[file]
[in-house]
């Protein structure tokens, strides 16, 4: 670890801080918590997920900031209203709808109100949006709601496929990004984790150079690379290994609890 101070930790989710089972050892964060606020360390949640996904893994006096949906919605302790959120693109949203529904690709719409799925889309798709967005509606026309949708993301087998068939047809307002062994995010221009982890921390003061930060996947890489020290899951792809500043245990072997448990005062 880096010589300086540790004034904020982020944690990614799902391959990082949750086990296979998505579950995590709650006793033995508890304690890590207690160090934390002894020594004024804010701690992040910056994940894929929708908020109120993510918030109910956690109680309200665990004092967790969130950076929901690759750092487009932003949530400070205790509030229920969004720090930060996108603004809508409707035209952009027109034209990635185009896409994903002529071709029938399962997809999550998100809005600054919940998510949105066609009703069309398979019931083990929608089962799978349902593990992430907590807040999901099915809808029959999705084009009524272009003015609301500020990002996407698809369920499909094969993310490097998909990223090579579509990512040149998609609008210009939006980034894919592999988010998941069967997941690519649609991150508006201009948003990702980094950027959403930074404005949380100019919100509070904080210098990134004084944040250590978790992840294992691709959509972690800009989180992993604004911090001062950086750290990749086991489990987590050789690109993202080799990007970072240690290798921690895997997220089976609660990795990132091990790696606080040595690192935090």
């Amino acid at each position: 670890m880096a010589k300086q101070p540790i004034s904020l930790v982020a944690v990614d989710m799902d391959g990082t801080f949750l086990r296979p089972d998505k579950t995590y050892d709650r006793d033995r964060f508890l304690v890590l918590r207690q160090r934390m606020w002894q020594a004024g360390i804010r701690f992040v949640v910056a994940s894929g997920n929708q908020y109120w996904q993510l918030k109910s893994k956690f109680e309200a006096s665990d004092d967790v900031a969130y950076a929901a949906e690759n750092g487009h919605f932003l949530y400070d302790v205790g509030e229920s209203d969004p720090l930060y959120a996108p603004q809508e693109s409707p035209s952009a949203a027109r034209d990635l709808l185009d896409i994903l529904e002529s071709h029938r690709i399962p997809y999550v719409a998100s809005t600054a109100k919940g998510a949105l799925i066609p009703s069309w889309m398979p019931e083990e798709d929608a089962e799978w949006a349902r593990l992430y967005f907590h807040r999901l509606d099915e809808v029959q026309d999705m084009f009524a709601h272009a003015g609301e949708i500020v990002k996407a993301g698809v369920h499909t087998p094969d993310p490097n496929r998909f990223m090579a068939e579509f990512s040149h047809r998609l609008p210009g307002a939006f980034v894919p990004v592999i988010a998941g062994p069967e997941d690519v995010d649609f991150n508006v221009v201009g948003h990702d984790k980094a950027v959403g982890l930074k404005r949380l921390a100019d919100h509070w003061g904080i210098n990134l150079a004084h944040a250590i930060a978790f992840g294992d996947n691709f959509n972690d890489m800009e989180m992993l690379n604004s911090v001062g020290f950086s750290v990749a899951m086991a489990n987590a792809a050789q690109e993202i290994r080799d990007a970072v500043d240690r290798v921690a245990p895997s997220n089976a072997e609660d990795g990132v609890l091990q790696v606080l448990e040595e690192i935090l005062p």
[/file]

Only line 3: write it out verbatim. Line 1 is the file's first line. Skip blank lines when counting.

């Amino acid at each position: 670890m880096a010589k300086q101070p540790i004034s904020l930790v982020a944690v990614d989710m799902d391959g990082t801080f949750l086990r296979p089972d998505k579950t995590y050892d709650r006793d033995r964060f508890l304690v890590l918590r207690q160090r934390m606020w002894q020594a004024g360390i804010r701690f992040v949640v910056a994940s894929g997920n929708q908020y109120w996904q993510l918030k109910s893994k956690f109680e309200a006096s665990d004092d967790v900031a969130y950076a929901a949906e690759n750092g487009h919605f932003l949530y400070d302790v205790g509030e229920s209203d969004p720090l930060y959120a996108p603004q809508e693109s409707p035209s952009a949203a027109r034209d990635l709808l185009d896409i994903l529904e002529s071709h029938r690709i399962p997809y999550v719409a998100s809005t600054a109100k919940g998510a949105l799925i066609p009703s069309w889309m398979p019931e083990e798709d929608a089962e799978w949006a349902r593990l992430y967005f907590h807040r999901l509606d099915e809808v029959q026309d999705m084009f009524a709601h272009a003015g609301e949708i500020v990002k996407a993301g698809v369920h499909t087998p094969d993310p490097n496929r998909f990223m090579a068939e579509f990512s040149h047809r998609l609008p210009g307002a939006f980034v894919p990004v592999i988010a998941g062994p069967e997941d690519v995010d649609f991150n508006v221009v201009g948003h990702d984790k980094a950027v959403g982890l930074k404005r949380l921390a100019d919100h509070w003061g904080i210098n990134l150079a004084h944040a250590i930060a978790f992840g294992d996947n691709f959509n972690d890489m800009e989180m992993l690379n604004s911090v001062g020290f950086s750290v990749a899951m086991a489990n987590a792809a050789q690109e993202i290994r080799d990007a970072v500043d240690r290798v921690a245990p895997s997220n089976a072997e609660d990795g990132v609890l091990q790696v606080l448990e040595e690192i935090l005062p």